Southern California’s Disneyland is considered the “happiest place on earth.” From the shining spires of the Magic Castle, to the merry shops on Main Street, Disneyland feels like a miraculous land far removed from any unpleasantness of the world. This children’s paradise is kept up by over 600 employees to retain the park’s resplendent condition. One lesser-known fact about Disneyland, is that the park also employs almost 200 feral cats. While the custodians clean the park, replacing light bulbs, touching up paint, and scraping gum off the sidewalk; the Feral Cats of Disneyland go to work!
Amusement parks are daily traversed by thousands of crazed kids and their wild-eyed parents; by high school and college students racing around from ride to ride on a sugar-high caused by slurpies and ice cream, candy corn, cookies, soda, popcorn, hot dogs, churros, lemonade and lollipops in the shape of Mickey Mouse! With the hundreds of snacks purchased, munched, trashed and forgotten, there are bound to be scraps on the ground to tempt mice, rats and other scavengers to come to the after-hours feast. This is where the feral cats come into play.
When the Los Angeles location of Disneyland opened in 1955, feral cats began to roam the park when all the visitors had let, to hunt for any rodents they could find feeding on crumbs. Though gates may keep people out, cats can usually find their way in, and for years they were congregating in the Magic Castle. Once discovered, the Disneyland employees decided to work with the cats instead of against them, providing shelter and protection, in exchange for letting the cats prey on any detestable rodents that follow the crowd. The employees arranged to spay and neuter the feral felines to ward against diseases and increased cat population. Once the cats have been fixed, they are marked so that any new cats might undergo the same treatment. The staff workers, who assist animals at the Circle D Ranch part of Disneyland, help care for the cats by filling the feeding stations and providing medical assistance or treatments when needed.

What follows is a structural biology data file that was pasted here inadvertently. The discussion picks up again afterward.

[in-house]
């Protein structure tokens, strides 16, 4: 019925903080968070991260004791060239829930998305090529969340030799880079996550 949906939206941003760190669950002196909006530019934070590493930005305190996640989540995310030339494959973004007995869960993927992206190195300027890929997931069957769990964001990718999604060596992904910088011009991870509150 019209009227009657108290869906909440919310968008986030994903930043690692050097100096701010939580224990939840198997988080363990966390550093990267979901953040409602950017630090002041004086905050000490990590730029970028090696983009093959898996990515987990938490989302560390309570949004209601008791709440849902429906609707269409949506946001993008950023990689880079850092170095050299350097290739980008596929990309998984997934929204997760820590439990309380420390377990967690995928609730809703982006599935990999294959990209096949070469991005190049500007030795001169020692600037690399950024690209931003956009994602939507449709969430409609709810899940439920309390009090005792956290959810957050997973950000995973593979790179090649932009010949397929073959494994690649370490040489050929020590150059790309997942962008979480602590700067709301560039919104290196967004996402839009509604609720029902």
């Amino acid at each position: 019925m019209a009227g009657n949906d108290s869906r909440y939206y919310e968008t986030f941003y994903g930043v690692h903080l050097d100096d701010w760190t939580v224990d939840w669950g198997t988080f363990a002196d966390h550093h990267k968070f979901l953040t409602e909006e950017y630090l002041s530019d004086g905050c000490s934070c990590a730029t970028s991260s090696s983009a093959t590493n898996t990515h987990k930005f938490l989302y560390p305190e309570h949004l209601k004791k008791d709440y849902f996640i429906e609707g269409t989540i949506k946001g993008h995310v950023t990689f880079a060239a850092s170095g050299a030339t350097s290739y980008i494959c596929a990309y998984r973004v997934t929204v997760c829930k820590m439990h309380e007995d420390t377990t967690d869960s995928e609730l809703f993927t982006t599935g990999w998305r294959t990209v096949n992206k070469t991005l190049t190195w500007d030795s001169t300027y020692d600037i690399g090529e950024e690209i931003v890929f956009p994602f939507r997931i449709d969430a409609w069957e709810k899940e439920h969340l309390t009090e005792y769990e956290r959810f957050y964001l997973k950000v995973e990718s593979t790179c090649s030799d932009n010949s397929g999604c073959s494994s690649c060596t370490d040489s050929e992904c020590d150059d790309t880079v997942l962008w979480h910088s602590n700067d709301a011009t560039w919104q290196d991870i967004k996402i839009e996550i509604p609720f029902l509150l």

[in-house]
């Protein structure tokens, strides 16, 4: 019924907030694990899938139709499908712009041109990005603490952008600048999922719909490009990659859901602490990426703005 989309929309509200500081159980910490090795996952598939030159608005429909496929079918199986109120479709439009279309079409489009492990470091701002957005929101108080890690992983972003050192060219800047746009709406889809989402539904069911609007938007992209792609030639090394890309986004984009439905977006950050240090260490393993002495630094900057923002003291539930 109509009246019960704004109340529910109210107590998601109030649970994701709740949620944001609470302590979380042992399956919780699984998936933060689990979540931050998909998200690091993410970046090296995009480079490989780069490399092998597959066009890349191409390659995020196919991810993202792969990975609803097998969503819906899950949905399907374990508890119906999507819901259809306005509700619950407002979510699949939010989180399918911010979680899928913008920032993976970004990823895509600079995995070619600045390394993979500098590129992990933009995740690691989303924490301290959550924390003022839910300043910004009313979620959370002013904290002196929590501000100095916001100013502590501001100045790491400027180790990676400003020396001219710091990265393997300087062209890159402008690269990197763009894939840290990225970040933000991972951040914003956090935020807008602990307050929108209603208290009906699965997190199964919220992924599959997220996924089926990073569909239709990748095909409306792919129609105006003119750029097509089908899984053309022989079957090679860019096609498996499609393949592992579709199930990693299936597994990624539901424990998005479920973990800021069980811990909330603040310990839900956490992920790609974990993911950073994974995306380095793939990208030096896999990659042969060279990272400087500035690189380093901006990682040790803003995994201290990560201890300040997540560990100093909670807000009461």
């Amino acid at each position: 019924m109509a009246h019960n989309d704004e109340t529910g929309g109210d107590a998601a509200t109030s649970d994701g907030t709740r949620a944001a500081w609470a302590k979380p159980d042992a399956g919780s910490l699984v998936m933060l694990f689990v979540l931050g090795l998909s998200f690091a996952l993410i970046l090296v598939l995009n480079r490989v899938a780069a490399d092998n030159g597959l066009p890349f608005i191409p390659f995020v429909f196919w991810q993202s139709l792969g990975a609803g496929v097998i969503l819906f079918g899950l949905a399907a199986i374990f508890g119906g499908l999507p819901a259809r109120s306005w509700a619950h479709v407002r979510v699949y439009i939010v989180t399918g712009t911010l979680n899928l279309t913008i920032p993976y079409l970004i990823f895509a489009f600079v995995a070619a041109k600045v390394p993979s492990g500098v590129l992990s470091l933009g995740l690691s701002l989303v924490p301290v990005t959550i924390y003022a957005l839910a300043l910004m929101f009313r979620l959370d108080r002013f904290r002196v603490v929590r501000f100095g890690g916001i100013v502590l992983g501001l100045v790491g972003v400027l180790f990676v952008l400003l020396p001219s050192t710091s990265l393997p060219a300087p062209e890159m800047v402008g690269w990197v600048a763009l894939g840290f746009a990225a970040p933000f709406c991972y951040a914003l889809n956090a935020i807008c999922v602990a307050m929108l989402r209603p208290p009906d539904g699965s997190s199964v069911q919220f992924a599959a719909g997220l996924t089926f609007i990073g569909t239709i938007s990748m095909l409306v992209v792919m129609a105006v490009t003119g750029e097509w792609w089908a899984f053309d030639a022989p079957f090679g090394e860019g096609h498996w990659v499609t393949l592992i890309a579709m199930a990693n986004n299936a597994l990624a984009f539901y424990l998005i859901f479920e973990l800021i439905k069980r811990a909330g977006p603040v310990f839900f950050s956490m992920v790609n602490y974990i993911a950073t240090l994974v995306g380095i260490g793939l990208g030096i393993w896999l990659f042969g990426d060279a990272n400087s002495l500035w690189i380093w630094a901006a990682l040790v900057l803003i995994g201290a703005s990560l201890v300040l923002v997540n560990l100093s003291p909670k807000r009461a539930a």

The cats are able to eat from 5 designated feeding locations throughout Disneyland and California Adventure every night, in case the rodent population isn’t a sufficient diet. The felines then retreat during the day, find hiding places around the park. Feral cats are instinctively afraid of humans, and are inclined to be aloof and withdrawn, so Disneyland hasn’t faced any serious problems with the cats being nuisances at the park. Most guests attend dozens of times before they ever see one of the Disney cats! However those that do seem to get too friendly, are quickly snatched up and adopted by Disney cast members so that they will have a good home, and won’t bother patrons at the park. The same is applied for any litters of kittens which may accidentally be born on site.
In housing and caring for these cats, Disney has exemplified an effective way to help animals in need. We will say however, that is it incredibly ironic that the 200 feral cats are owned by a mouse!